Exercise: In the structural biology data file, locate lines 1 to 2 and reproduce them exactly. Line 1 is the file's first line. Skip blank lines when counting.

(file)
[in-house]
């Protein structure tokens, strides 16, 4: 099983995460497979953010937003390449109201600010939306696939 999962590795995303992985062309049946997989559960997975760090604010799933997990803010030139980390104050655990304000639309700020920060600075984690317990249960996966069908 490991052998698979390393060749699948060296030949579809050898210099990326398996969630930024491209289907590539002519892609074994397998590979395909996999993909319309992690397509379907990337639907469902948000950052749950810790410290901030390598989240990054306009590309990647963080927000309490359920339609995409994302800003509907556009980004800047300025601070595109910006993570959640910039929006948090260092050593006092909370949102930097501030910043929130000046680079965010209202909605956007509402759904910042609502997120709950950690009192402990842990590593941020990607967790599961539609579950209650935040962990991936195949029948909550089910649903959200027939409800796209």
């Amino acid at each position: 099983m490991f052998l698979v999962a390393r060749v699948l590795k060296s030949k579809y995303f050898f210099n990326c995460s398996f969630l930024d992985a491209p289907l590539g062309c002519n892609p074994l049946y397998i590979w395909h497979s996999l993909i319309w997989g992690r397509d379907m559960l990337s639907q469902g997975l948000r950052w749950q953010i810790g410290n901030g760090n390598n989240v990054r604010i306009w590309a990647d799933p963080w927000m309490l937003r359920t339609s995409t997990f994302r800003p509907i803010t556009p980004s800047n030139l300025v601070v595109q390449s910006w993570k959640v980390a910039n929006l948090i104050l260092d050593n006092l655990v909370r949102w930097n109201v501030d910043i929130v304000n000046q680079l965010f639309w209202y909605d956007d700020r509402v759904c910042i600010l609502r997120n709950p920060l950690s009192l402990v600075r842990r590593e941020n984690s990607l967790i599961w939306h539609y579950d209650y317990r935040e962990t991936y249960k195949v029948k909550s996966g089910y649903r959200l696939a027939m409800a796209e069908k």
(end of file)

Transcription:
[in-house]
């Protein structure tokens, strides 16, 4: 099983995460497979953010937003390449109201600010939306696939 999962590795995303992985062309049946997989559960997975760090604010799933997990803010030139980390104050655990304000639309700020920060600075984690317990249960996966069908 490991052998698979390393060749699948060296030949579809050898210099990326398996969630930024491209289907590539002519892609074994397998590979395909996999993909319309992690397509379907990337639907469902948000950052749950810790410290901030390598989240990054306009590309990647963080927000309490359920339609995409994302800003509907556009980004800047300025601070595109910006993570959640910039929006948090260092050593006092909370949102930097501030910043929130000046680079965010209202909605956007509402759904910042609502997120709950950690009192402990842990590593941020990607967790599961539609579950209650935040962990991936195949029948909550089910649903959200027939409800796209």